In my literature classroom, I find students are often more engaged when we’re delving into a book they can relate to, or when they have some personal connection with the text. I also notice that some students simply don’t feel comfortable volunteering in class, yet they have so much insight to share. These factors led me to wonder how to establish an environment where students feel safe sharing their thoughts, and where I can engage and involve my students in their learning.
As an experiment, I started implementing Author Chats, an educational app created by Bublish, to reinvigorate the way they experience literature. Essentially, it’s a virtual, interactive experience with book authors and creates an authentic learning opportunity—one that’s collaborative and sometimes international! With Author Chats, I’ve introduced my students to authors from South Africa, Canada, England, California, and Colorado.
In my classroom, Author Chats doesn’t necessarily follow an organized lesson plan format. That’s what makes it so fabulous. Usually the participation from the featured authors guides the direction each “chat” takes. I primarily use it for morning work and early finishers activities. It comes in handy to use the activity as motivation for students to finish a task, yet it doesn’t take away from my to-do list of teaching curriculum-based lessons.
Writing the Perfect Dialogue
Before implementing these chats, I struggled with what to have students in my homeroom do first, as they’re filtering in each morning over a thirty-minute time period. I teach two blocks of ELA, and I don’t even see half of my students in the morning because they’re in a different homeroom. Thanks to Author Chats, I can easily post an objective for my students on Edmodo and host discussions in my selected Edmodo Group, then let the authors drive where the conversation heads. It’s a great way to warm up to the school day, prep student minds for learning, and put a different spin on “bell-ringer” activities or worksheets.
Guest authors tell students how they get motivated to write their novels and describe their writing process, their inspiration behind key characters, and how they came up with the plot, among other things. After interacting with the author, I usually ask students to pose thoughtful questions. These questions vary in nature, but I usually try to tie it into an area of focus in our own writing, such as editing, creating a suspenseful plot, how dynamic characters are created, etc. They also may ask the author for book recommendations or to share a bit more about the genre they typically feature. Students receive authentic, live feedback from authors—something that usually isn’t possible in the classroom.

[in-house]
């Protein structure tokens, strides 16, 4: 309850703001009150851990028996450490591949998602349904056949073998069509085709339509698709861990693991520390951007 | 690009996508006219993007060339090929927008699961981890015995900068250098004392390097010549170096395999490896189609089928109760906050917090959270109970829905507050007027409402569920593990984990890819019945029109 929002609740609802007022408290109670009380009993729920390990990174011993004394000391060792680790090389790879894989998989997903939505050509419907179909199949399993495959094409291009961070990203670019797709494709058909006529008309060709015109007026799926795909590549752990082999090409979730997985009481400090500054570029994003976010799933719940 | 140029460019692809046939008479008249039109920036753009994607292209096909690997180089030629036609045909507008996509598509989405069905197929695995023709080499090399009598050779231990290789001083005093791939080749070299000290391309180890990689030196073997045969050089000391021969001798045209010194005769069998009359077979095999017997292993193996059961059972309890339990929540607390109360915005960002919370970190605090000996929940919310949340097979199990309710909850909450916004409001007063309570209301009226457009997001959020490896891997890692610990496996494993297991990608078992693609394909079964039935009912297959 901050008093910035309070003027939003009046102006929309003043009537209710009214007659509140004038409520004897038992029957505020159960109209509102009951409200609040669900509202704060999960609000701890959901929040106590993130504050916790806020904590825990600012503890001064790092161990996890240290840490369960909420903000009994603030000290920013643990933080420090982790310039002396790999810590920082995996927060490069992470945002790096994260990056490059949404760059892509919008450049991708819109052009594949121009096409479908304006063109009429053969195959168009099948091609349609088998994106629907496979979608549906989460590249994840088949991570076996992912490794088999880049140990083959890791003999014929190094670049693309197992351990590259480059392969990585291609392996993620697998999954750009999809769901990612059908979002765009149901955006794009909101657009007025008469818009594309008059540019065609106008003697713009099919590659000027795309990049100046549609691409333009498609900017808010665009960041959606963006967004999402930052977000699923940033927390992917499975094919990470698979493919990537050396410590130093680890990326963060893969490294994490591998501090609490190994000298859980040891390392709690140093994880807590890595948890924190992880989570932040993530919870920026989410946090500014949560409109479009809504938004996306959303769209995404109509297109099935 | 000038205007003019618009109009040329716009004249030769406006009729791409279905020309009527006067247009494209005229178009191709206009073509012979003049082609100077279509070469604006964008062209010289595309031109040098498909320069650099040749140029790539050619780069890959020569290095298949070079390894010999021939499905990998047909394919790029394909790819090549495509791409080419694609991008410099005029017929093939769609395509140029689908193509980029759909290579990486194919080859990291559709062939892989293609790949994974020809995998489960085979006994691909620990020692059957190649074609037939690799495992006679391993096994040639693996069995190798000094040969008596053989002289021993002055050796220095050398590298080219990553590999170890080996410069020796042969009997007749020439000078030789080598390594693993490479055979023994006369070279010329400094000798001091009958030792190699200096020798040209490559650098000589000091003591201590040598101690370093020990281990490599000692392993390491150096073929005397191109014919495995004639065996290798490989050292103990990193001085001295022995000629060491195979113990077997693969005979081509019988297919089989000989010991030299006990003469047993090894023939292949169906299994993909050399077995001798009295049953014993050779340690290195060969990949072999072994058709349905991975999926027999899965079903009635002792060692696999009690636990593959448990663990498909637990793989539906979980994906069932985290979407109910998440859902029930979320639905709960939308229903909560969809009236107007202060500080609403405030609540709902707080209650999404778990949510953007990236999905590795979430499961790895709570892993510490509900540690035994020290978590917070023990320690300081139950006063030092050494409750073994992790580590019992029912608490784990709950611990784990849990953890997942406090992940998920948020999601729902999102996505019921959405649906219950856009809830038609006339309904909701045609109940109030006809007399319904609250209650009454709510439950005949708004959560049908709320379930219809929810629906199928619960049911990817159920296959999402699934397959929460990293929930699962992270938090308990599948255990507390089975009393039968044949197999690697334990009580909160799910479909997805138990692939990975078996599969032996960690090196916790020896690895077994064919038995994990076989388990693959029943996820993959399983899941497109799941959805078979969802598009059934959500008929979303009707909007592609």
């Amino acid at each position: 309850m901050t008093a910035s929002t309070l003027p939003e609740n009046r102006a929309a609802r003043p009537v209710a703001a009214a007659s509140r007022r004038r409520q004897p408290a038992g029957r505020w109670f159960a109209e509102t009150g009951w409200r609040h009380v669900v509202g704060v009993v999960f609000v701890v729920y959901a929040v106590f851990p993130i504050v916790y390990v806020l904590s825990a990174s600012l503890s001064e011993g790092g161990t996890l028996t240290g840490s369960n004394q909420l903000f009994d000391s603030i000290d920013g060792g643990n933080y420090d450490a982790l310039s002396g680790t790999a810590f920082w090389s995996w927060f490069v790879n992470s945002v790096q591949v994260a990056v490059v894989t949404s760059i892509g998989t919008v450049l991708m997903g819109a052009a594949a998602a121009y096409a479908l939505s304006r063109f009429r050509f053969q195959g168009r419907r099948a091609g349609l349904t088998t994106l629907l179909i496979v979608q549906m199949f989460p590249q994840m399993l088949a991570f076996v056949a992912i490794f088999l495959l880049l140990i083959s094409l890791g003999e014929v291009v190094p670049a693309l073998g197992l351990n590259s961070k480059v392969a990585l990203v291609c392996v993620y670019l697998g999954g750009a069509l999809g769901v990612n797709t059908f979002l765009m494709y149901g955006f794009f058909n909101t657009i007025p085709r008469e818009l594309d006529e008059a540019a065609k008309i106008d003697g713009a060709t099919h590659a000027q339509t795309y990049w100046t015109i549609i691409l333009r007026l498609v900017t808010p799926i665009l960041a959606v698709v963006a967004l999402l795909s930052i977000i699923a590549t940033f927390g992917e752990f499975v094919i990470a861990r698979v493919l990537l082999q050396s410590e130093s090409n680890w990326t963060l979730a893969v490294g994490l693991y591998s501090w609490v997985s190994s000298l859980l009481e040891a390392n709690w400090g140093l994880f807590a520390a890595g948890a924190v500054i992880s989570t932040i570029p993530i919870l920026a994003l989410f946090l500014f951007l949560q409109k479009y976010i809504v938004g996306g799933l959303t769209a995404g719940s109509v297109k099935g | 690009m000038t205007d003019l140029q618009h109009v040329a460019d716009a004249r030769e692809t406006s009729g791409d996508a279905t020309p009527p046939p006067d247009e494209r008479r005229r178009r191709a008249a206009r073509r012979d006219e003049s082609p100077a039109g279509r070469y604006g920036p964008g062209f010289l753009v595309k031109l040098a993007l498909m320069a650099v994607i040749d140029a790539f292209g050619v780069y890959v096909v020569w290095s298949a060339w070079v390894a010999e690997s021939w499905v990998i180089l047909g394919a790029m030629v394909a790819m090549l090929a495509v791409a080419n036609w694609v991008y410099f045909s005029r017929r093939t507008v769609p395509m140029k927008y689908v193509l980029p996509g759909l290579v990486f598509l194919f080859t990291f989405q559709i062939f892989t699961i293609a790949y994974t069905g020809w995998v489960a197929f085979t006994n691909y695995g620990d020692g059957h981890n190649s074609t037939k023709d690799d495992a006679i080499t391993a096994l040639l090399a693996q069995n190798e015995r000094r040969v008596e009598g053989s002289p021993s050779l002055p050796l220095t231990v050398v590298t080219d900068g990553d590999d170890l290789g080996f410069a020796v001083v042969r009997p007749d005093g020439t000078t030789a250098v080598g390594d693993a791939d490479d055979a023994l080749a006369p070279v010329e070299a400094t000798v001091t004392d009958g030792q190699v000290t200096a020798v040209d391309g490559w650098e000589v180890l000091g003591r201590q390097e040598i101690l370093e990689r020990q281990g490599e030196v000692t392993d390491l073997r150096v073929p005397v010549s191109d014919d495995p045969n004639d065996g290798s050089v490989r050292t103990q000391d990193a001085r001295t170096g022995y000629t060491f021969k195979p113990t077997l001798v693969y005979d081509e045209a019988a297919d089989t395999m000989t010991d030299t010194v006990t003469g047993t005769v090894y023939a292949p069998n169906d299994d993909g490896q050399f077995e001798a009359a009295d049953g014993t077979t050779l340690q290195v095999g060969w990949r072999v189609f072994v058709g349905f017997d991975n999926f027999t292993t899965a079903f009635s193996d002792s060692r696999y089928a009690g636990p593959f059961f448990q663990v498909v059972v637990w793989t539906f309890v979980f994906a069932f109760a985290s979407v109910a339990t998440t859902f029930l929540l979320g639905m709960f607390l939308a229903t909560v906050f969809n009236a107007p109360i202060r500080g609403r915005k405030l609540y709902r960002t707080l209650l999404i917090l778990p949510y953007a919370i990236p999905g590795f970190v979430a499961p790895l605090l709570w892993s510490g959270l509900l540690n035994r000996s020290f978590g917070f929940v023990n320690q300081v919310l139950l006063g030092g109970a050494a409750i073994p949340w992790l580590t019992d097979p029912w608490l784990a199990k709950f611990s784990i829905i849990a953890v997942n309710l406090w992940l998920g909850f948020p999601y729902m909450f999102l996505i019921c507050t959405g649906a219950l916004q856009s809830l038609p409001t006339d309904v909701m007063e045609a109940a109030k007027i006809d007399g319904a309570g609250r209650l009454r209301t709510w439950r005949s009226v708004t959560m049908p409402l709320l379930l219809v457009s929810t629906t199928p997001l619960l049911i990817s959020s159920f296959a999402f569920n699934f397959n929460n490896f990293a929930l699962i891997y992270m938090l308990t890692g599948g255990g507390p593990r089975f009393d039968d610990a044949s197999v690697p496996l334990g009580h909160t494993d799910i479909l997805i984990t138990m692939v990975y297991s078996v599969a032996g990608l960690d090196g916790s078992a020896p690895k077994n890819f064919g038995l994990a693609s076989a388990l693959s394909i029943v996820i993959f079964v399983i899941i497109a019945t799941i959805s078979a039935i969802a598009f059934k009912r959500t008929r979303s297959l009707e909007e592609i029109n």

Setting the Scene
What’s fabulous about these chats is that I don’t make them mandatory. It isn’t for a letter grade; instead, they’re used to help reignite a love of learning in my students. I don’t want them to get bogged down with having to interact. If they aren’t interested one week, it’s no big deal. Not constantly being worried about another grade in the gradebook helps keep Author Chats FUN! In a world where our students are inundated with more and more assignments, this is something that’s not required, yet is what my students look forward to most.
The participation and thoughtful feedback from my students has been incredible and far exceeded my expectations. One student commented, “We get to meet real authors who explain their books, sometimes LIVE! I especially enjoy book trailers and the excerpts. Our class learns many things, like the process of a plot on a storyline, tips about developing characters, etc.” Other students have expressed their enthusiasm for being able to ask the authors questions they know they wouldn’t normally get answered.
I’ve been doing these chats weekly, and it’s really changed the culture in our classroom. Not only are my students learning about how authors construct characters, plots, and settings, but they’re also exposed to different countries and cultures, as well as genres they may never have discovered on their own. One of my female students says she loves Author Chats because it helps her find new books to read, and she gets to tell the authors how much she enjoys their writing.
The best part of this program is seeing my students get inspired and bring more creativity to their own writing. They genuinely enjoy sharing their creative writing with their peers and even the authors! Interacting with the authors has become the highlight of my students’ day. It truly has brought back the fun into reading! One of my students put it best when she said, “I never really wanted to be an author, but Author Chats helped me realize how fun it can be, and how cool. I get to interact, question, and most importantly, READ!”
Laura Murphy teaches English at Charles Pinckney Elementary in Mount Pleasant, South Carolina. Her classroom philosophy is best summarized by the Socrates quote, “Wisdom begins with wonder.” To learn more about Laura and this project, register for and attend EdmodoCon 2015, where she’ll be presenting.